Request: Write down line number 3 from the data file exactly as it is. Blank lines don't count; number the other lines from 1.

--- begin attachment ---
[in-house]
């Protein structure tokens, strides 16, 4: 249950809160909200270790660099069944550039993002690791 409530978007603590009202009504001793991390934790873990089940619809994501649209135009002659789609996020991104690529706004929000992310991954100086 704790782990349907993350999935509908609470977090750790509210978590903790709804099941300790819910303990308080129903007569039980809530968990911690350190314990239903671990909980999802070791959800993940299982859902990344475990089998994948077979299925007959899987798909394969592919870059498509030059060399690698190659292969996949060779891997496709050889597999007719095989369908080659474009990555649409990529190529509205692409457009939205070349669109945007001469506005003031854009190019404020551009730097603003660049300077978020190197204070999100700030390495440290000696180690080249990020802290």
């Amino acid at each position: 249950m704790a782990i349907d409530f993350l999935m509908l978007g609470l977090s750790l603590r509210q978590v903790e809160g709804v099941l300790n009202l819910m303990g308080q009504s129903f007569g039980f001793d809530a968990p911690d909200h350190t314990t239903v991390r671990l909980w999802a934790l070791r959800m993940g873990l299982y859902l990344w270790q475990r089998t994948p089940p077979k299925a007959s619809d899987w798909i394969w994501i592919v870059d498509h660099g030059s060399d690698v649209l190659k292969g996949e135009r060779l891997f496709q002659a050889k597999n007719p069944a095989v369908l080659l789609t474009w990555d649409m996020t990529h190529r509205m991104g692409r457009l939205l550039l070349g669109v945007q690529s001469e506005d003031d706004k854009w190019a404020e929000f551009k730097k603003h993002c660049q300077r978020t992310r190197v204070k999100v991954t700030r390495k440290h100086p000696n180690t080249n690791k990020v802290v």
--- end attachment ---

């Amino acid at each position: 249950m704790a782990i349907d409530f993350l999935m509908l978007g609470l977090s750790l603590r509210q978590v903790e809160g709804v099941l300790n009202l819910m303990g308080q009504s129903f007569g039980f001793d809530a968990p911690d909200h350190t314990t239903v991390r671990l909980w999802a934790l070791r959800m993940g873990l299982y859902l990344w270790q475990r089998t994948p089940p077979k299925a007959s619809d899987w798909i394969w994501i592919v870059d498509h660099g030059s060399d690698v649209l190659k292969g996949e135009r060779l891997f496709q002659a050889k597999n007719p069944a095989v369908l080659l789609t474009w990555d649409m996020t990529h190529r509205m991104g692409r457009l939205l550039l070349g669109v945007q690529s001469e506005d003031d706004k854009w190019a404020e929000f551009k730097k603003h993002c660049q300077r978020t992310r190197v204070k999100v991954t700030r390495k440290h100086p000696n180690t080249n690791k990020v802290v």